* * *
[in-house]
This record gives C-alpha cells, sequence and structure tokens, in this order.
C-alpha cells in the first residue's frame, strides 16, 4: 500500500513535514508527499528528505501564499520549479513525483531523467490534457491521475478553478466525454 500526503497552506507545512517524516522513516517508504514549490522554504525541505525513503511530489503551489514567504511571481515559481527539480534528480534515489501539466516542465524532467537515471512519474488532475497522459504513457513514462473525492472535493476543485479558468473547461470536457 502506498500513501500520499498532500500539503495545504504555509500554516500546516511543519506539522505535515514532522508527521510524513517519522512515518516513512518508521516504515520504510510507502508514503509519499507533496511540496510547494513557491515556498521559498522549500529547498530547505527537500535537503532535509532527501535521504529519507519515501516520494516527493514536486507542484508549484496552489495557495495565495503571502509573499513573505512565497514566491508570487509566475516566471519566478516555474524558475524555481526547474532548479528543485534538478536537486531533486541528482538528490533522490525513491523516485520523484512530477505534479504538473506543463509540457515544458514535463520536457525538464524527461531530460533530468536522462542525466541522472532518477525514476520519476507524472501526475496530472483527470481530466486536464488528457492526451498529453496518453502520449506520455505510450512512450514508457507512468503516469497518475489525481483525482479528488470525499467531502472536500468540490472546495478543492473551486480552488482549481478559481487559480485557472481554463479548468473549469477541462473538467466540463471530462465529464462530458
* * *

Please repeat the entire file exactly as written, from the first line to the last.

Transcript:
[in-house]
This record gives C-alpha cells, sequence and structure tokens, in this order.
C-alpha cells in the first residue's frame, strides 16, 4: 500500500513535514508527499528528505501564499520549479513525483531523467490534457491521475478553478466525454 500526503497552506507545512517524516522513516517508504514549490522554504525541505525513503511530489503551489514567504511571481515559481527539480534528480534515489501539466516542465524532467537515471512519474488532475497522459504513457513514462473525492472535493476543485479558468473547461470536457 502506498500513501500520499498532500500539503495545504504555509500554516500546516511543519506539522505535515514532522508527521510524513517519522512515518516513512518508521516504515520504510510507502508514503509519499507533496511540496510547494513557491515556498521559498522549500529547498530547505527537500535537503532535509532527501535521504529519507519515501516520494516527493514536486507542484508549484496552489495557495495565495503571502509573499513573505512565497514566491508570487509566475516566471519566478516555474524558475524555481526547474532548479528543485534538478536537486531533486541528482538528490533522490525513491523516485520523484512530477505534479504538473506543463509540457515544458514535463520536457525538464524527461531530460533530468536522462542525466541522472532518477525514476520519476507524472501526475496530472483527470481530466486536464488528457492526451498529453496518453502520449506520455505510450512512450514508457507512468503516469497518475489525481483525482479528488470525499467531502472536500468540490472546495478543492473551486480552488482549481478559481487559480485557472481554463479548468473549469477541462473538467466540463471530462465529464462530458